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Tight fit for crane in Carcassone

Digger Blogger | 14:03, Tue July 16 2013

A rare foray into cranes again here, for one of those jobs that makes me glad that we digger boys don't have to do these sort of things.

The historic town of Carcassone in the south of France is a Unesco world heritage site. It is basically a medieval fort that has change little over the centuries. It’s not the kind of place that you want to be creating any damage. So driving a crane through its streets sounds like a job to be avoided.

Fortunately grutier (‘crane driver’) Fabrice Bresson was up to the task, aided by the compact dimensions of his Liebherr LTC 1045-3.1 and the frantic signalling of the two marshals he brought with him to guide him through the 800-year-old town.

Bresson works for the crane company Hugon. He is used to the narrow streets of Narbonne and Perpignan, but this was something else.

To squeeze through the citadel he had a few adjustments to make. The cab was moved close to its working position and the storage box on the front of the vehicle was taken off. This reduced the length of the vehicle by more than 120cm.

The flashing light on the ballast block was also unscrewed and the telescopic boom lowered. The crane was set to crab steering speed, all-wheel steering and independent rear axle steering.

Amazingly, not a single stone was touched (or so they tell us…)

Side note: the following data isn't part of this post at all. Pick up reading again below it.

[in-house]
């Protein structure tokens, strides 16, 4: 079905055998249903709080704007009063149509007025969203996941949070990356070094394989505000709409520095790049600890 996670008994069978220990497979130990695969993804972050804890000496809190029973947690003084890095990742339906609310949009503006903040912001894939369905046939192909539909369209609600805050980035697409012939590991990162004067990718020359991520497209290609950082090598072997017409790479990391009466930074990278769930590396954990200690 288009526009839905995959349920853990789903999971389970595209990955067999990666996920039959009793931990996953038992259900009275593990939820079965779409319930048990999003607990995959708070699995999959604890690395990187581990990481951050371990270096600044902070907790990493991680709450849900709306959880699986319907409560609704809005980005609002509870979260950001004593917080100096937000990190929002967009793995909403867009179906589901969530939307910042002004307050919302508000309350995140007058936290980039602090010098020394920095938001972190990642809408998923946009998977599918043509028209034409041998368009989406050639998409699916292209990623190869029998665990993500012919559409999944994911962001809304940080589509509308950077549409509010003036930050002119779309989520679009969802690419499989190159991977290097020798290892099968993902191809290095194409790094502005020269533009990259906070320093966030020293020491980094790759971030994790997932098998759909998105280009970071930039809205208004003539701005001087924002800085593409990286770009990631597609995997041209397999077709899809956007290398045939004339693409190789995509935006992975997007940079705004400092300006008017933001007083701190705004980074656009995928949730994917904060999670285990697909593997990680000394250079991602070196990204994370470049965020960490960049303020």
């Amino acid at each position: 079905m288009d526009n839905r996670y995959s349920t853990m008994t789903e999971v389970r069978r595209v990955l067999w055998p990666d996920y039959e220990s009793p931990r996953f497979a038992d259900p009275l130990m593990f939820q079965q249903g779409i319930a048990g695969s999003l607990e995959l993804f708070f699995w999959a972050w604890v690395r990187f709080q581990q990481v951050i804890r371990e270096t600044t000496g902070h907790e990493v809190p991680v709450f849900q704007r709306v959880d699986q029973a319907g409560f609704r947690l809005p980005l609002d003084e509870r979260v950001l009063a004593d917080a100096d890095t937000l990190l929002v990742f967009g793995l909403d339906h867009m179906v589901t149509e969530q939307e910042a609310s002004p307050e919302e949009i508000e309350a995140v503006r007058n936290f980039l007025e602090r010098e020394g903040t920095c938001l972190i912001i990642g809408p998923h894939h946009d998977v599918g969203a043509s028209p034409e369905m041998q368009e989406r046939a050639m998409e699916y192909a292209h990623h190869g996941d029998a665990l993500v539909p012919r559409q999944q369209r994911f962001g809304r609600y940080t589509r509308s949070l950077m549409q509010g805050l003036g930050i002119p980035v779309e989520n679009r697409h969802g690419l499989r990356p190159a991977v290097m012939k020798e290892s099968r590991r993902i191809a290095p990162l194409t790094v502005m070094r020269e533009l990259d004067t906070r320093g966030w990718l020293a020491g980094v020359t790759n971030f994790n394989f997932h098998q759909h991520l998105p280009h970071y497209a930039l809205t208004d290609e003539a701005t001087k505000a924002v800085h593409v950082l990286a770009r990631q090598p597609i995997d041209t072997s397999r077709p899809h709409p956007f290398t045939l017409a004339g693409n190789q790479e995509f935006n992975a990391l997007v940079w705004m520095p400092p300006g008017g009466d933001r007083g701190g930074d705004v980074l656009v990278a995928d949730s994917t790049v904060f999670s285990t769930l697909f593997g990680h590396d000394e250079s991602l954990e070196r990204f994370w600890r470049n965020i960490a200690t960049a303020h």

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"Carcassonne is actually a UNESCO World Heritage Site. Making a mistake like touching the walls was simply unthinkable", says Christophe Vergès from Hugon’s technical team, who was one of th marshals.


Thirty minutes after entering the citadel the crane had inched its way the 400-metres to its destination.

The actual lifting job that the crane had to do was rather dull by comparison – just a couple of one-tonne distributor boxes to be raised on to a flat roof and old ones removed. But the crane only had a one-day permit so had to be in and out by the evening.

While the morning trip through the streets had taken place before the tourists were up, the evening streets were rather busier, making things a bit trickier. It was quite late in the evening before Bresson and his crane were back home in Narbonne.






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